Pizzeria Barbarella has finally opened at 654 E. Broadway.  I took the family down there tonight and it is absolutely fantastic.  There is no doubt that this is the best pizza I have ever had and the best you can find in our fair city.  Jennifer and the kids agreed.  We have eaten a lot of pizza together and take our food very seriously.  My son, Isaac, and I in particular have eaten at dozens of different places in town and have heated discussions about pizza regularly.

The owner and chef is Terry Dean. I first met Terry more than 20 years ago when we were both fledgling jazz players, though Terry was way better than me and just about everybody else our age.  Terry was soon off to NYC and other places and, in addition to playing the tenor saxophone incredibly well, has done a lot of different things to make a living in the intervening years.  His tenor playing is still really amazing but has now taken a backseat to an intense passion for pizza making.  Terry makes a real New York/Italian style pizza with very thin and crispy, hand-stretched, crust cooked in a super hot (870 degree!) oven.  The toppings are simple and of the finest possible quality, including house-made meats (salami, sausage and pancetta),  fresh fior di late, oven-dried cherry tomatoes, fresh basil, etc.  Terry does all the cooking himself. with just a couple of kitchen helpers to move pizzas in and out of the oven.  They also have salads etc, but we were just there for the pizza. The house stereo played Sonny Rollins nice and loud. No top 40 at Barbarella!  My friend (and wonderful trumpeter) Kevin Elaschuk, showed up with his wife Lori just as we were leaving.  I'm sure this will become a major hangout for Vancouver jazz people.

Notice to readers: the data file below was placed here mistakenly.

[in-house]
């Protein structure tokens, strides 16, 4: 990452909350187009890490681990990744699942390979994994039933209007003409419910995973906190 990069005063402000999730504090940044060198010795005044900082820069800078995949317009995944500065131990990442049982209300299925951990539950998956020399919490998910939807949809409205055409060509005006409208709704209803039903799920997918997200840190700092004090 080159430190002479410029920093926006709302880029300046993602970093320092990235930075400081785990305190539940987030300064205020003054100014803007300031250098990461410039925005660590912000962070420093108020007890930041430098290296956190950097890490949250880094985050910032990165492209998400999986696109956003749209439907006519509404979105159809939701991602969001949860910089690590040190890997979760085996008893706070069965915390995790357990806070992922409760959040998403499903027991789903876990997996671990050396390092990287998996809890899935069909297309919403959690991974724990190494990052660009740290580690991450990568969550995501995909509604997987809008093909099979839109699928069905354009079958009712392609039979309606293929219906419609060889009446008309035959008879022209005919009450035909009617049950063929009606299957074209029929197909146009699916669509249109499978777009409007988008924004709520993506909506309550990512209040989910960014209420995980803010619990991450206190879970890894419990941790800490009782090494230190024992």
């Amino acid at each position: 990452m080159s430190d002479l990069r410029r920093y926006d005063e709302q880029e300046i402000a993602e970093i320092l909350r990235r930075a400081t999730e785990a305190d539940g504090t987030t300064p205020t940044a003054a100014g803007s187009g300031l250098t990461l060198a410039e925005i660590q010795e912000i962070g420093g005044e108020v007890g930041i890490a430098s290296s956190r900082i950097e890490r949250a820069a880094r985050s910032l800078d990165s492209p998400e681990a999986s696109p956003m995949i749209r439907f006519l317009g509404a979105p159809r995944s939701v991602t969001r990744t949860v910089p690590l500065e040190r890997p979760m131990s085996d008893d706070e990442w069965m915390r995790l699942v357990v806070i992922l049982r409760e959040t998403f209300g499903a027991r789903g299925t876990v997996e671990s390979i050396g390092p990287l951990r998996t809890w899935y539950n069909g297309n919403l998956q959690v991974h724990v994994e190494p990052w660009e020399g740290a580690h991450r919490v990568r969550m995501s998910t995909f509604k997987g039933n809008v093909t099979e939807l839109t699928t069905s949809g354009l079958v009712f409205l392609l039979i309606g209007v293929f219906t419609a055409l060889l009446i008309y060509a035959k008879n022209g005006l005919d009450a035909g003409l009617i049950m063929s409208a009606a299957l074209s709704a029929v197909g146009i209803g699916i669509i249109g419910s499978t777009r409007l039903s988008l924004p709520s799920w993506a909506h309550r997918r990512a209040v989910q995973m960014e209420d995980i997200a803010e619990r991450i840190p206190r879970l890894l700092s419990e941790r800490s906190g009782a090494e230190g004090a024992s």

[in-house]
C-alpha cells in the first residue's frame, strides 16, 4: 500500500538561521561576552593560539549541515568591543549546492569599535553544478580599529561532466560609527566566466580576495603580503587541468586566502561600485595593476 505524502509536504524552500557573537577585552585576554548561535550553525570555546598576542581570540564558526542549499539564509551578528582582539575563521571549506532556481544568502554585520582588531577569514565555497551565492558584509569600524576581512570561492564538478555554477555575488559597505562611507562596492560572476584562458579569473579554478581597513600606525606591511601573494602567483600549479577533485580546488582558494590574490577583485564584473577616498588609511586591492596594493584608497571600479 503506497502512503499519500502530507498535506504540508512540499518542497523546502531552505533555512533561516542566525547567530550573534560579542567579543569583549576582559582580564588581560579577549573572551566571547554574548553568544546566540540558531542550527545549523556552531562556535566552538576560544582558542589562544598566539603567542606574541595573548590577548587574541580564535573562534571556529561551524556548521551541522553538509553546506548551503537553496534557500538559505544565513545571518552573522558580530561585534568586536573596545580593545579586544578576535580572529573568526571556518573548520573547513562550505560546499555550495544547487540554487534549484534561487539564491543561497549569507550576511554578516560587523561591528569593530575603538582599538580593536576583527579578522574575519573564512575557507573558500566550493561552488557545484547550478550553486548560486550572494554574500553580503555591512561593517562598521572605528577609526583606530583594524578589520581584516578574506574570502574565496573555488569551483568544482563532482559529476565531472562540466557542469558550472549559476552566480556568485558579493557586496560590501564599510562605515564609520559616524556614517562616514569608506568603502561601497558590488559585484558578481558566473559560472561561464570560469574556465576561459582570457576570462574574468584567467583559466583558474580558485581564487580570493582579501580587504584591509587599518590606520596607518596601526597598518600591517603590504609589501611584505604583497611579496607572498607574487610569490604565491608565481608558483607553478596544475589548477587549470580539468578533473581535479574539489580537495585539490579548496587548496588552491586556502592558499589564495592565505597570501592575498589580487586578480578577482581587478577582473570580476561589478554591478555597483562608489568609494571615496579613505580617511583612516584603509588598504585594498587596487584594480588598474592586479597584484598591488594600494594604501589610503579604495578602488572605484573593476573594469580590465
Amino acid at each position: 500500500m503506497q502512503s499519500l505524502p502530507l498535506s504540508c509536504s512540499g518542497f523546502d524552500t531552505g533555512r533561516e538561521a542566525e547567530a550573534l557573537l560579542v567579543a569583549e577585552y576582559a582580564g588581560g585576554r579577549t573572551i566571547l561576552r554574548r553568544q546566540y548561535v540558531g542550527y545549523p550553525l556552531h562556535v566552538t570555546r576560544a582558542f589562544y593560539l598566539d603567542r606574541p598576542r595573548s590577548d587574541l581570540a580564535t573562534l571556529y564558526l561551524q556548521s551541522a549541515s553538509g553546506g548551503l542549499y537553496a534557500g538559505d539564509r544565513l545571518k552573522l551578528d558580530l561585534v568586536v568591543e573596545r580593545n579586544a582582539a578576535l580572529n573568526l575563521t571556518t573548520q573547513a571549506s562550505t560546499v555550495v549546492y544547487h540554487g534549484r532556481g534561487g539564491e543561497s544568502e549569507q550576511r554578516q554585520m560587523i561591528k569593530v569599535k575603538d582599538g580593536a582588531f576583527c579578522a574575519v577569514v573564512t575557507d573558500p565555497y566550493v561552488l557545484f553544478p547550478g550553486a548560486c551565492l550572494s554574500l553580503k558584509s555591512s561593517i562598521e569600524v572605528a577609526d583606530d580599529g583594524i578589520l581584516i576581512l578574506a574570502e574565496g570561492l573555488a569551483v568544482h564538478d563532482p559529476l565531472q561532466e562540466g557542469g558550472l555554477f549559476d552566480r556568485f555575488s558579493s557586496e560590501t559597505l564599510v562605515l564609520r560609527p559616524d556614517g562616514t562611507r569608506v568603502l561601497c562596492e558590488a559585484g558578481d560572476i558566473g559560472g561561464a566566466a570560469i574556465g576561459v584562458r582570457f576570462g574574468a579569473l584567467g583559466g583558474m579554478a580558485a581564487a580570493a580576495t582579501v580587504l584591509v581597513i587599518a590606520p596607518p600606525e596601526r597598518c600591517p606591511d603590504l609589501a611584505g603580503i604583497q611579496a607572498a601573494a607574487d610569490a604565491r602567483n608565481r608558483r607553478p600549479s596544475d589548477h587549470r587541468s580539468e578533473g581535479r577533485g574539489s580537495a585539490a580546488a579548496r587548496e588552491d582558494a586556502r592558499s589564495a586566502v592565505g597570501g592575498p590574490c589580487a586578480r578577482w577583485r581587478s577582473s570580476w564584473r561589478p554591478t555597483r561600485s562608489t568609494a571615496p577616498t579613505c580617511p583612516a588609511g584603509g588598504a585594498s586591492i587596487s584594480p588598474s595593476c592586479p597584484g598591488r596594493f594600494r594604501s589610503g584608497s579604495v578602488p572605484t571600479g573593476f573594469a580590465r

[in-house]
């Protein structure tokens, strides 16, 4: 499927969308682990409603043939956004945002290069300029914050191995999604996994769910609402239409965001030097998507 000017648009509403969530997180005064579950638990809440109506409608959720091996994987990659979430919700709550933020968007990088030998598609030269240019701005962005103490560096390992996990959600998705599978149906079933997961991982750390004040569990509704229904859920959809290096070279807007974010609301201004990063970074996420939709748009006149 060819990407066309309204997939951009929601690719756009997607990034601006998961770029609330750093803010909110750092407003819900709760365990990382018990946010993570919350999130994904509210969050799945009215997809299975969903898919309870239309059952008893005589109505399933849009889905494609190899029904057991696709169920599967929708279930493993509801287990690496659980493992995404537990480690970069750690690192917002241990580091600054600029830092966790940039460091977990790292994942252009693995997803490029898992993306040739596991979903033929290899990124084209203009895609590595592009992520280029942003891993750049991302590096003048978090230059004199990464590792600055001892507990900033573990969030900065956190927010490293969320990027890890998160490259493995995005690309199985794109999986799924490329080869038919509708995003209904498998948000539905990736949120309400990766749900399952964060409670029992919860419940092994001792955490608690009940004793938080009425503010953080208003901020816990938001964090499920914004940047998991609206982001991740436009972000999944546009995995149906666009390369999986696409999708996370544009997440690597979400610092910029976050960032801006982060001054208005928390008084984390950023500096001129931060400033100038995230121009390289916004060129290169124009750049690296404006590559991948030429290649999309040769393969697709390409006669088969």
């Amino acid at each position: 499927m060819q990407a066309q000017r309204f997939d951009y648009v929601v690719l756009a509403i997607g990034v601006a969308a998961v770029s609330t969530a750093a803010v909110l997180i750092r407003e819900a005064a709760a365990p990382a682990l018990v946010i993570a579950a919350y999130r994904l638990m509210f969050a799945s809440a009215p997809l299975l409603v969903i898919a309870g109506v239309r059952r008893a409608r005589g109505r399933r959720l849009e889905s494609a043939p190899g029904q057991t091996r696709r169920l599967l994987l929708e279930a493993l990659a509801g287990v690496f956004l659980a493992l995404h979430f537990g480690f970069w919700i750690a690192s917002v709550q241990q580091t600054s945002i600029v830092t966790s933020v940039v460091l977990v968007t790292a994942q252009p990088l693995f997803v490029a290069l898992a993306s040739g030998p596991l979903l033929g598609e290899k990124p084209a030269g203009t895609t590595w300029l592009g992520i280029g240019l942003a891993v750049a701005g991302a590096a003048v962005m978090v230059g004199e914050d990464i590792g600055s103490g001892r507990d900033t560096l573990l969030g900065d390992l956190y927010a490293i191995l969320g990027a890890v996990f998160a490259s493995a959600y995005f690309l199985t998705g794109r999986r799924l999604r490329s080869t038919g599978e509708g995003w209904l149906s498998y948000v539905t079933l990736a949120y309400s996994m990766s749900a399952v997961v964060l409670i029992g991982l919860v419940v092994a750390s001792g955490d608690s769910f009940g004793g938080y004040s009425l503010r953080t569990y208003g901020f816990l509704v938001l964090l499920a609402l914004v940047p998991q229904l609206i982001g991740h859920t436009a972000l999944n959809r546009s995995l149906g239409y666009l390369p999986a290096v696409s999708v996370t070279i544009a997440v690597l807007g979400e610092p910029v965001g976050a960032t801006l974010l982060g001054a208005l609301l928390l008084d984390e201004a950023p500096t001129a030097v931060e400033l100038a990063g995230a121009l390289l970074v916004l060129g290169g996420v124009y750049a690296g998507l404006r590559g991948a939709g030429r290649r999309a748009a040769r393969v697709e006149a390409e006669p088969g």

What an amazing meal.  I wish Terry all the success he deserves and for which has worked so hard.  The place was quite full when we were in and I hope it will continue like that.

Don't wait - head down to Pizza Barbarella as soon as possible.

Monday, January 9, 2012

Incredible Thelonious Monk video on You Tube

Clyde Reed turned me on to this incredible footage of the Thelonious Monk Quartet in Belgium.  This particular band has Frankie Dunlop on drums.  Clyde and I have had a long running discussion with our drummer friend, Joe Poole, about who was the best drummer with Monk.  Clyde and I have always liked Ben Riley while Joe insisted on Dunlop.  After hearing this, I have to go with Joe.  This is incredible footage and the sound is fantastic - like having a whole new Monk record!  I just love this.  The music is really alive and exciting. I think I like this even better than the Monk with Coltrane at Carnegie Hall.

Sunday, January 8, 2012


From  the stats I have recently looked at, it seems that there are actually a lot of people reading this blog and that makes me feel like I need to fill it up with things for people to read.  I'm glad that people are interested in what I'm doing.

January will be a month of musical reunions. First is a gig with Dave Robbins' Electric band featuring Hugh Fraser on January 18.  Hugh has been an important musical influence in my life and I haven't seen him in ages.  I'm really looking forward to playing with him and with the rest of the band. My dear friend and wonderful trumpeter, Bill Clark, will be coming home to Vancouver from New Mexico for a few months at the end of the month and we'll be doing a gig on February 8 with a trio with Stan Taylor on drums.  Lastly, Len Aruliah is coming over from England for a few months as well.  I'm looking forward to picking up where we left off in the summer with Len's Sextet and to just hanging out as well.  The new year is shaping up pretty well!